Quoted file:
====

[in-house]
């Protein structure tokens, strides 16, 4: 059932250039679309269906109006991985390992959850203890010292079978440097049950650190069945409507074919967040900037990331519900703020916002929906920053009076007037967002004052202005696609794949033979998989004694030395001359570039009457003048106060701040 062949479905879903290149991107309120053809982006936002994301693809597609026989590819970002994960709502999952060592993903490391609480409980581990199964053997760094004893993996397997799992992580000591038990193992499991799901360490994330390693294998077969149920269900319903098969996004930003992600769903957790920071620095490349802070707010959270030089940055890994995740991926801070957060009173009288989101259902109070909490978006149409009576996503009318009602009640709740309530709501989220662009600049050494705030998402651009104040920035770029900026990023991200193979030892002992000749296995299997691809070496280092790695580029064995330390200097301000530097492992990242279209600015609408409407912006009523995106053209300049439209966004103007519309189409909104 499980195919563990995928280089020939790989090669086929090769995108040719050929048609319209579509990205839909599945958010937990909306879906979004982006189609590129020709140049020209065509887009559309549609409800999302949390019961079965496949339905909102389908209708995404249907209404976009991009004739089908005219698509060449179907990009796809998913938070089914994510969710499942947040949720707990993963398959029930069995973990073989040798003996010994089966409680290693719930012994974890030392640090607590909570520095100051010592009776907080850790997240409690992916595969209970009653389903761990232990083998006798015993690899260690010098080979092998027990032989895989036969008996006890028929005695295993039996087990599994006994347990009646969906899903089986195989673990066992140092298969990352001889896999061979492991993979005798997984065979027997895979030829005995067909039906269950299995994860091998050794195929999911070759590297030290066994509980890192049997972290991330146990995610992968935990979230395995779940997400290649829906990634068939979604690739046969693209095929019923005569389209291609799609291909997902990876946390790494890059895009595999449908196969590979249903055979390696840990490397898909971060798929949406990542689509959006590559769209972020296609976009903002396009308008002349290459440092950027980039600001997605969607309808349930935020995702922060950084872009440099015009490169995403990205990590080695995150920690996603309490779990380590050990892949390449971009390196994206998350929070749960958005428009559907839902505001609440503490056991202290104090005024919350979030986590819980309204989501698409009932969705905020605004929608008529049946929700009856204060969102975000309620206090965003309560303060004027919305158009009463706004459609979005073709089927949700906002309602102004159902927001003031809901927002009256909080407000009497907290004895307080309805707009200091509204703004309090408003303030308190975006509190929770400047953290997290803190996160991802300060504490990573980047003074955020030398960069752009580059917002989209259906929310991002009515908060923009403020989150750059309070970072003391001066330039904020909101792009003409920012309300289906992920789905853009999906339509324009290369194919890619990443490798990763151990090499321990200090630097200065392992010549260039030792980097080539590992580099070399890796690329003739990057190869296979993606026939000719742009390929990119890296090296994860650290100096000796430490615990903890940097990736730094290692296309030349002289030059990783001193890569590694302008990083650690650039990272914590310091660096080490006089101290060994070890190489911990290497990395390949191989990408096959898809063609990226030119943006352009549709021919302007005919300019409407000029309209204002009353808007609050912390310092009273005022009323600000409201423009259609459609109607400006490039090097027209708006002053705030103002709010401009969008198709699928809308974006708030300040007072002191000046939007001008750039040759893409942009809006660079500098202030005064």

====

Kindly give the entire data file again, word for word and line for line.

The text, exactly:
[in-house]
């Protein structure tokens, strides 16, 4: 059932250039679309269906109006991985390992959850203890010292079978440097049950650190069945409507074919967040900037990331519900703020916002929906920053009076007037967002004052202005696609794949033979998989004694030395001359570039009457003048106060701040 062949479905879903290149991107309120053809982006936002994301693809597609026989590819970002994960709502999952060592993903490391609480409980581990199964053997760094004893993996397997799992992580000591038990193992499991799901360490994330390693294998077969149920269900319903098969996004930003992600769903957790920071620095490349802070707010959270030089940055890994995740991926801070957060009173009288989101259902109070909490978006149409009576996503009318009602009640709740309530709501989220662009600049050494705030998402651009104040920035770029900026990023991200193979030892002992000749296995299997691809070496280092790695580029064995330390200097301000530097492992990242279209600015609408409407912006009523995106053209300049439209966004103007519309189409909104 499980195919563990995928280089020939790989090669086929090769995108040719050929048609319209579509990205839909599945958010937990909306879906979004982006189609590129020709140049020209065509887009559309549609409800999302949390019961079965496949339905909102389908209708995404249907209404976009991009004739089908005219698509060449179907990009796809998913938070089914994510969710499942947040949720707990993963398959029930069995973990073989040798003996010994089966409680290693719930012994974890030392640090607590909570520095100051010592009776907080850790997240409690992916595969209970009653389903761990232990083998006798015993690899260690010098080979092998027990032989895989036969008996006890028929005695295993039996087990599994006994347990009646969906899903089986195989673990066992140092298969990352001889896999061979492991993979005798997984065979027997895979030829005995067909039906269950299995994860091998050794195929999911070759590297030290066994509980890192049997972290991330146990995610992968935990979230395995779940997400290649829906990634068939979604690739046969693209095929019923005569389209291609799609291909997902990876946390790494890059895009595999449908196969590979249903055979390696840990490397898909971060798929949406990542689509959006590559769209972020296609976009903002396009308008002349290459440092950027980039600001997605969607309808349930935020995702922060950084872009440099015009490169995403990205990590080695995150920690996603309490779990380590050990892949390449971009390196994206998350929070749960958005428009559907839902505001609440503490056991202290104090005024919350979030986590819980309204989501698409009932969705905020605004929608008529049946929700009856204060969102975000309620206090965003309560303060004027919305158009009463706004459609979005073709089927949700906002309602102004159902927001003031809901927002009256909080407000009497907290004895307080309805707009200091509204703004309090408003303030308190975006509190929770400047953290997290803190996160991802300060504490990573980047003074955020030398960069752009580059917002989209259906929310991002009515908060923009403020989150750059309070970072003391001066330039904020909101792009003409920012309300289906992920789905853009999906339509324009290369194919890619990443490798990763151990090499321990200090630097200065392992010549260039030792980097080539590992580099070399890796690329003739990057190869296979993606026939000719742009390929990119890296090296994860650290100096000796430490615990903890940097990736730094290692296309030349002289030059990783001193890569590694302008990083650690650039990272914590310091660096080490006089101290060994070890190489911990290497990395390949191989990408096959898809063609990226030119943006352009549709021919302007005919300019409407000029309209204002009353808007609050912390310092009273005022009323600000409201423009259609459609109607400006490039090097027209708006002053705030103002709010401009969008198709699928809308974006708030300040007072002191000046939007001008750039040759893409942009809006660079500098202030005064």